Effectiveness of simulation in psychiatry for nursing students, nurses and nurse practitioners: A systematic review and meta-analysis

M.A. Piot*, A. Dechartres, C. Attoe, M. Romeo, F. Jollant, G. Billon, S. Cross, C. Lemogne, C.L. Burn, D. Michelet, G. Guerrier, A. Tesniere, J.J. Rethans, B. Falissard

*Corresponding author for this work

Research output: Contribution to journal(Systematic) Review article peer-review


Aims Mental disorders constitute one of the main causes of disease and disability worldwide. While nurses are often at the frontline of mental health care, they have limited access to dedicated psychiatric training opportunities. Simulation training may foster the development of the appropriate competencies required when supporting people with mental disorders. To evaluate the effectiveness of simulation training in psychiatry for nursing students, nurses and nurse practitioners. Design Systematic review and meta-analysis. Data sources Eight electronic databases, trial registries, key journals and reference lists of selected studies were searched from inception to August 20, 2020 without language restriction. Review Methods We included randomized and non-randomized controlled studies and single group pre/post studies. Cochrane Risk of Bias tool 2.0 was used for randomized controlled study appraisal, and the Medical Education Research Study Quality instrument was completed for all other studies. Meta-analysis was restricted to randomized controlled studies. The other studies were synthesized narratively. The main outcomes were based on Kirkpatrick levels. Results A total of 118 studies (6738 participants) were found. Interventions included simulated patients (n = 55), role-plays (n = 40), virtual reality (n = 12), manikins (n = 9) and voice simulations (n = 9). Meta-analyses based on 11 randomized controlled studies found a significant large effect size on skills at immediate post-test for simulation compared with active control; and a small and medium effect size on learners' attitudes for simulation compared with inactive control, at immediate post-test and at three-month follow-up respectively. Three quarters of non-randomized controlled studies and pre/post-tests assessing attitudes and skills showed significant differences, and three quarters of participants in randomized controlled studies and pre/post-tests showed significant differences in behaviours. Among the few studies assessing people with mental health outcomes, almost all reported significant differences. Conclusion These findings support the effectiveness of simulation training in psychiatric nursing throughout professional development grades, despite heterogeneity in methods and simulation interventions.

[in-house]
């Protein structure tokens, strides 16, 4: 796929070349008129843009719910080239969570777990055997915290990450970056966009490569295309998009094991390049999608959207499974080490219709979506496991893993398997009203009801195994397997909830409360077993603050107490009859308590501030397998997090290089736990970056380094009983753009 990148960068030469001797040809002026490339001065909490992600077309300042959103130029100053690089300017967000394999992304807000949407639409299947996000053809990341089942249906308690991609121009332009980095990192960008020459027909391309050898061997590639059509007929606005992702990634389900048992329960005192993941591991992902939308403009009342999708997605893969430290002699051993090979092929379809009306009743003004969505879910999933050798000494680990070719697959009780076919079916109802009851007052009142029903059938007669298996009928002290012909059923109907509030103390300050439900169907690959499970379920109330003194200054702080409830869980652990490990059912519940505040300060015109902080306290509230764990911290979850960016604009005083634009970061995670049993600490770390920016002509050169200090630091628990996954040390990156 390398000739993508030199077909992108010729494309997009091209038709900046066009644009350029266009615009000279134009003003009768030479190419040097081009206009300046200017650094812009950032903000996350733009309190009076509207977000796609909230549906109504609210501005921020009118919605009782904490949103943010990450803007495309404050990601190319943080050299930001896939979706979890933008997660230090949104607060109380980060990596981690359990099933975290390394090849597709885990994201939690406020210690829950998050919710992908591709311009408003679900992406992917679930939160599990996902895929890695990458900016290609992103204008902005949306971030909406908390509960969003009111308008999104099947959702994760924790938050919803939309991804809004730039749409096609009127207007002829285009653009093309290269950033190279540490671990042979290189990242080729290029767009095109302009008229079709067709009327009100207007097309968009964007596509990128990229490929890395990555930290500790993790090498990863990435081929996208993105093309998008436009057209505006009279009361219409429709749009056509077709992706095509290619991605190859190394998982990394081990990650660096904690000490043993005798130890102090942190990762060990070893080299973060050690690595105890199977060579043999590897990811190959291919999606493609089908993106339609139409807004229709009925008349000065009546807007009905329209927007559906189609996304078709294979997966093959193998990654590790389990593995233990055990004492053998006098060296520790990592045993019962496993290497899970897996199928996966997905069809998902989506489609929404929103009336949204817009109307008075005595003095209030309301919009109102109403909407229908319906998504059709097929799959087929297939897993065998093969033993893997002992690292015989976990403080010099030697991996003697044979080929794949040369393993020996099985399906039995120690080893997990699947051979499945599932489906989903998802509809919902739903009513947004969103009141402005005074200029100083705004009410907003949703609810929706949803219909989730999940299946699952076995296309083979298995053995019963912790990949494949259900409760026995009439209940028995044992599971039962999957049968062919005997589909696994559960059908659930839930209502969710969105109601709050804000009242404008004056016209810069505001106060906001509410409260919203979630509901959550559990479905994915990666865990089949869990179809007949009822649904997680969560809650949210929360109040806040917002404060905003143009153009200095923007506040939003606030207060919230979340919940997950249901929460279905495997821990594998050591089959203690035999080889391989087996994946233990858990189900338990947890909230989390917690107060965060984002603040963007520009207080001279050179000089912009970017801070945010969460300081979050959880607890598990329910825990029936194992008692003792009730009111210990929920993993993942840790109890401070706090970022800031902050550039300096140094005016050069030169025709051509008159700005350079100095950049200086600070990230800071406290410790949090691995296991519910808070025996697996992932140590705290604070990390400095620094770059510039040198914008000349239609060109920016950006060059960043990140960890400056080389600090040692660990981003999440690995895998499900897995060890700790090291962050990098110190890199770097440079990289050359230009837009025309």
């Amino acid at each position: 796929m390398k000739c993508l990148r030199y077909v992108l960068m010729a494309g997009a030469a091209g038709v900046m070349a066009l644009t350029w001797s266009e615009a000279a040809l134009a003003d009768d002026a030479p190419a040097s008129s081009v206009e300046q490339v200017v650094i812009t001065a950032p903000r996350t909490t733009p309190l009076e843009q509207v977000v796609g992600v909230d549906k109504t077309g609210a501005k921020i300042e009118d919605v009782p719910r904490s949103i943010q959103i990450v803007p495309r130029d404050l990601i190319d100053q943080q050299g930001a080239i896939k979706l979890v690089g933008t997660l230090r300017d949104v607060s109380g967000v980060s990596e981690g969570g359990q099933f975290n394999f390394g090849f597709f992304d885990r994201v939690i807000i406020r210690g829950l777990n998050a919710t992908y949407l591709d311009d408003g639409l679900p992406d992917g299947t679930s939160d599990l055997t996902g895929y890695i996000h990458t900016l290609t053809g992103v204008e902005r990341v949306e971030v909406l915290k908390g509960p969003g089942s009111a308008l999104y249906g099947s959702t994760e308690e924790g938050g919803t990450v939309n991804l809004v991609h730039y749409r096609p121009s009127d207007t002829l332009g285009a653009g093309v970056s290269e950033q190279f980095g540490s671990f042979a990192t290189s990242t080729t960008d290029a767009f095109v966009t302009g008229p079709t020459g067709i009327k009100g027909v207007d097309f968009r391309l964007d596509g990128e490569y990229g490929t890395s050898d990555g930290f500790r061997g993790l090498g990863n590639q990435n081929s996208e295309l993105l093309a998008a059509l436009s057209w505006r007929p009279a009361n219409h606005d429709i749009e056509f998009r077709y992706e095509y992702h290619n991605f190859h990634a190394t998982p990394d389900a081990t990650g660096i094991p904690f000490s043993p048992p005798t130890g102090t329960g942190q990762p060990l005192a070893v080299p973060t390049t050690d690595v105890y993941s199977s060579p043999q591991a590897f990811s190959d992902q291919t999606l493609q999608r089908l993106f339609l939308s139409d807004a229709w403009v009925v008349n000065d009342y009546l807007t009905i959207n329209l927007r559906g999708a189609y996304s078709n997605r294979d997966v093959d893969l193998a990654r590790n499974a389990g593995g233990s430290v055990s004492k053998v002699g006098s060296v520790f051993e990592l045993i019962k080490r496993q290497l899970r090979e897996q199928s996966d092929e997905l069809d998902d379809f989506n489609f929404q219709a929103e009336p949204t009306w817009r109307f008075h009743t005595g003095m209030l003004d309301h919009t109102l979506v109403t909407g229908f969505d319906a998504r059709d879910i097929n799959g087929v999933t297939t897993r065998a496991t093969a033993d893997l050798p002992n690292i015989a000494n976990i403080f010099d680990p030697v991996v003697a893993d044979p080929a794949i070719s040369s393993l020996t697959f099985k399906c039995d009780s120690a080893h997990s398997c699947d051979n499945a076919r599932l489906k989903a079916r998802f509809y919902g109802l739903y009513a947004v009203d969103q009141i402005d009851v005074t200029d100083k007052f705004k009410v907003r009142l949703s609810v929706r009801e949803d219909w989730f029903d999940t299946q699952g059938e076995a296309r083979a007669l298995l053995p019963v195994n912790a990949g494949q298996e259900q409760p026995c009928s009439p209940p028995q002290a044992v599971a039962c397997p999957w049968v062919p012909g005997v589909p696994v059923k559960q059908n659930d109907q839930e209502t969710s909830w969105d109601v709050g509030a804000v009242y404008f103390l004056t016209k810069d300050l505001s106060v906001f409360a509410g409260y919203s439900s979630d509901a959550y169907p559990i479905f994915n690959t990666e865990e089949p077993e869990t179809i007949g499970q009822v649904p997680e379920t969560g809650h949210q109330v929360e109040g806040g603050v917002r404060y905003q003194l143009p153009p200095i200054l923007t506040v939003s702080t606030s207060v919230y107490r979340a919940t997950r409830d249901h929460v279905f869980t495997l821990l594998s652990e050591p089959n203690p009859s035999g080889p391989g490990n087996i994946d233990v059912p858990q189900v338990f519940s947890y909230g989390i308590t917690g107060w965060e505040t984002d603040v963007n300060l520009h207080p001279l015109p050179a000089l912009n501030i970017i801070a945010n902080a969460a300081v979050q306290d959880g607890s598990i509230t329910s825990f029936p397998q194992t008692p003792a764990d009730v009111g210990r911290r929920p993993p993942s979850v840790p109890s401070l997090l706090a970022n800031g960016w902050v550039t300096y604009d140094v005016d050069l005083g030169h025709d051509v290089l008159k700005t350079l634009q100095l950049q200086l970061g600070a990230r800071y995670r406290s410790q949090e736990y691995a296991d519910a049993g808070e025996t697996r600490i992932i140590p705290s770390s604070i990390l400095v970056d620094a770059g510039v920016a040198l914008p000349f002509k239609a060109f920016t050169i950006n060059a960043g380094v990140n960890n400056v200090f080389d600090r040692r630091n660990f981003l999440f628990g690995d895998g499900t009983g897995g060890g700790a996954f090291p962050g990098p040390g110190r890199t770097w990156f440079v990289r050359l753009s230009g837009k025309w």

Original languageEnglish
Pages (from-to)332-347
Number of pages16
JournalJournal of Advanced Nursing
Issue number2
Early online date11 Aug 2021
Publication statusPublished - Feb 2022


  • mental health
  • meta-analysis
  • nurse education
  • nurse practitioners
  • nurses
  • simulation
  • students
  • nursing
  • systematic review

Cite this